(As a side note, does anyone remember when the Department of Defense wanted to build a network that would survive a nuclear war? They failed.)

There have been efforts to update RFC 4880, but the most recent one fizzled out after the folks working on it were unable to obtain any sort of consensus on the various proposals. This should perhaps serve as a cautionary tale to people currently proposing replacements.

So we have a widely-deployed standard that noone really likes. But everyone knows what happens when you try to replace a standard.

What about GnuPG?

Regardless of how you feel about RFC 4880, GnuPG’s implementation of it is no shining pinnacle of modern software development. There are a lot of valid concerns around its usability, e.g. arcane commandline options. It was written as a drop-in replacement for commercial PGP implementations, which pre-date the Linux operating system.

There was a crisis a while back when the lone person maintaining GnuPG threatened to retire, until a bunch of folks stepped in with donations to help fund continuing development. The software is still being maintained, but it is definitely not thriving.

GnuPG is written in C, so a lot of us would like to see a replacement written in a modern, memory-safe language such as Rust or Go. Like any other software dating back to 1991, it’s had its share of CVEs, but it’s been many years since the last known bounds check issue. The most recent well-publicized flaw was arguably more of an issue with clients using the API, such as Enigmail, than with GnuPG itself.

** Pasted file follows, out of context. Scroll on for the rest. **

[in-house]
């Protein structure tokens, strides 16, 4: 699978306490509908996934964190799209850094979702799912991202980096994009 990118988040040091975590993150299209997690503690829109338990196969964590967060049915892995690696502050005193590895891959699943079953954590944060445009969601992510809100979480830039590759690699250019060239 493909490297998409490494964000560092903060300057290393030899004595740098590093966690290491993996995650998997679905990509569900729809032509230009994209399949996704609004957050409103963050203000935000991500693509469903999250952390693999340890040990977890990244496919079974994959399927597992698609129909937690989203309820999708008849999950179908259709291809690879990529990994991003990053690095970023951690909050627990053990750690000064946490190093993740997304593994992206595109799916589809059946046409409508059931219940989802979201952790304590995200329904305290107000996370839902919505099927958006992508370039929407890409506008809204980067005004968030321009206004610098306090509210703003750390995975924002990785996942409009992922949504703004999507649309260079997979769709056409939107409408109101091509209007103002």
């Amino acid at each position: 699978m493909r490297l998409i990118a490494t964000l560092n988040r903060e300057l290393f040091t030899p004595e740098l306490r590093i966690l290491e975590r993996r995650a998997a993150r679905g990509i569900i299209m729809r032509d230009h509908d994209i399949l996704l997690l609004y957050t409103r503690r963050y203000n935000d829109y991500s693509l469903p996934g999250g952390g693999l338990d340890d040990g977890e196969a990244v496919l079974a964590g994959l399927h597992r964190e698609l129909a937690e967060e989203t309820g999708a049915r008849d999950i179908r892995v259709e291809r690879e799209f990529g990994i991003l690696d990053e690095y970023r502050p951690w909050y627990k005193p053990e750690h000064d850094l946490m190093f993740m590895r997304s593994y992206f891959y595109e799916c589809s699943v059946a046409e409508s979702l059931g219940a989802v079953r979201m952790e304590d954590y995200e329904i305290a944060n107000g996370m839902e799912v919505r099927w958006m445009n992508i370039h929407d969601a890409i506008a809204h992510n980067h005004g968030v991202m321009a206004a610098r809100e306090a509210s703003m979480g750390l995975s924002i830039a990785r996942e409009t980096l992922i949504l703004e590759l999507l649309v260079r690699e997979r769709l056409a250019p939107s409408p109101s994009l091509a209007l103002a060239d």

But the keyservers are under attack!

I’m old, so maybe noone else remembers back when running an open SMTP mail relay was common courtesy. It’s 2019, and nobody does that any more.

Except… some widely-used keyservers blindly accept any signature uploaded to them, and relay those signatures to the others. And they don’t have any way to delete obvious spam. And they are now virtually unusable because of this design. There are some good anti-censorship reasons for this particular design choice, but there are also some bad excuses around legacy code and functional programming languages(!).

There do exist key distribution methods such as Keybase, which don’t suffer from this problem, and it’s always been possible to exchange keys out-of-band without using a keyserver. But I wish there were better open-source options here, as I don’t relish the thought of a future where we’re all beholden to commercial interestsfor our online identity.

So what does it mean to “kill PGP?”

I’m not 100% sure, which is why I wrote this post. Is anyone working on a modern, interoperable format for signing and encrypting data at rest, similar to what the IETF is doing with MLS for messages in transit? Is anyone offering to rewrite GnuPG, but maintaining compatibility with RFC 4880? Is there a better, open source, federated approach to key distribution than the current keyserver network? (My guess is this last one is probably the easiest to solve.)

Any of these seem laudable goals. I’d love to work with you on one or all of them, and I’m probably not alone in that regard. If you’re working on a solution, let me know! PGP-encrypted mail is of course welcome.